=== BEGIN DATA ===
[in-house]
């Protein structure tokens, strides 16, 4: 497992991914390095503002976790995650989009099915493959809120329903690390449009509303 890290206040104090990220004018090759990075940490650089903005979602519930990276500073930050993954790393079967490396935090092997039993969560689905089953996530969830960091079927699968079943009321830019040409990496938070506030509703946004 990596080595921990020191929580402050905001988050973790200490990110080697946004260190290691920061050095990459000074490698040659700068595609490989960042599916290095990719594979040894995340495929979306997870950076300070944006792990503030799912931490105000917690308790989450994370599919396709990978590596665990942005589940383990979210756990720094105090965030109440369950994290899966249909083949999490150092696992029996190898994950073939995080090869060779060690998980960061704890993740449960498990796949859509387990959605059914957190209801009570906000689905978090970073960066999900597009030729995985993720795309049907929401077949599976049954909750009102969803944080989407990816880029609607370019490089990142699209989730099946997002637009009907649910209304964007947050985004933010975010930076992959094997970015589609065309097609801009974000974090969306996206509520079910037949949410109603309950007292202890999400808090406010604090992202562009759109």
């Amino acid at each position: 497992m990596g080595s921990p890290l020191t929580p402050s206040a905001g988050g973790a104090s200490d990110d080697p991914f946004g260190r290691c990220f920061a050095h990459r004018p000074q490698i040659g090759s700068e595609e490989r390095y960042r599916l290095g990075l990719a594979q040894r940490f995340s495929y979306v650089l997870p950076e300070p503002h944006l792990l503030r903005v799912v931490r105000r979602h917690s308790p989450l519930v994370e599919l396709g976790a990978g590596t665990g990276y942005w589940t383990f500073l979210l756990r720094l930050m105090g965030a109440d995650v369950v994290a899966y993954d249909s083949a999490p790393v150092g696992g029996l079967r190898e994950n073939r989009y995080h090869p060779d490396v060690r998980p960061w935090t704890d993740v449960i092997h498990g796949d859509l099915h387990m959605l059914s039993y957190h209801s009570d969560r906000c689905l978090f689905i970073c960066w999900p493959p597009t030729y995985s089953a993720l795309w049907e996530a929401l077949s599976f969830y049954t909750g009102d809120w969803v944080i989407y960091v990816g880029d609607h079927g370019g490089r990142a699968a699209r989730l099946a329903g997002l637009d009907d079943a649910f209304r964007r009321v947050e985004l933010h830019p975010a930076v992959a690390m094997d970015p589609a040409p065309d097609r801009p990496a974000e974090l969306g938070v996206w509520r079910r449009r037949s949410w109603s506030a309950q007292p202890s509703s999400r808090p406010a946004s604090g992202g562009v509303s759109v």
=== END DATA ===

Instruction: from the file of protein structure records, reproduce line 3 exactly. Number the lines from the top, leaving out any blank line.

């Amino acid at each position: 497992m990596g080595s921990p890290l020191t929580p402050s206040a905001g988050g973790a104090s200490d990110d080697p991914f946004g260190r290691c990220f920061a050095h990459r004018p000074q490698i040659g090759s700068e595609e490989r390095y960042r599916l290095g990075l990719a594979q040894r940490f995340s495929y979306v650089l997870p950076e300070p503002h944006l792990l503030r903005v799912v931490r105000r979602h917690s308790p989450l519930v994370e599919l396709g976790a990978g590596t665990g990276y942005w589940t383990f500073l979210l756990r720094l930050m105090g965030a109440d995650v369950v994290a899966y993954d249909s083949a999490p790393v150092g696992g029996l079967r190898e994950n073939r989009y995080h090869p060779d490396v060690r998980p960061w935090t704890d993740v449960i092997h498990g796949d859509l099915h387990m959605l059914s039993y957190h209801s009570d969560r906000c689905l978090f689905i970073c960066w999900p493959p597009t030729y995985s089953a993720l795309w049907e996530a929401l077949s599976f969830y049954t909750g009102d809120w969803v944080i989407y960091v990816g880029d609607h079927g370019g490089r990142a699968a699209r989730l099946a329903g997002l637009d009907d079943a649910f209304r964007r009321v947050e985004l933010h830019p975010a930076v992959a690390m094997d970015p589609a040409p065309d097609r801009p990496a974000e974090l969306g938070v996206w509520r079910r449009r037949s949410w109603s506030a309950q007292p202890s509703s999400r808090p406010a946004s604090g992202g562009v509303s759109v």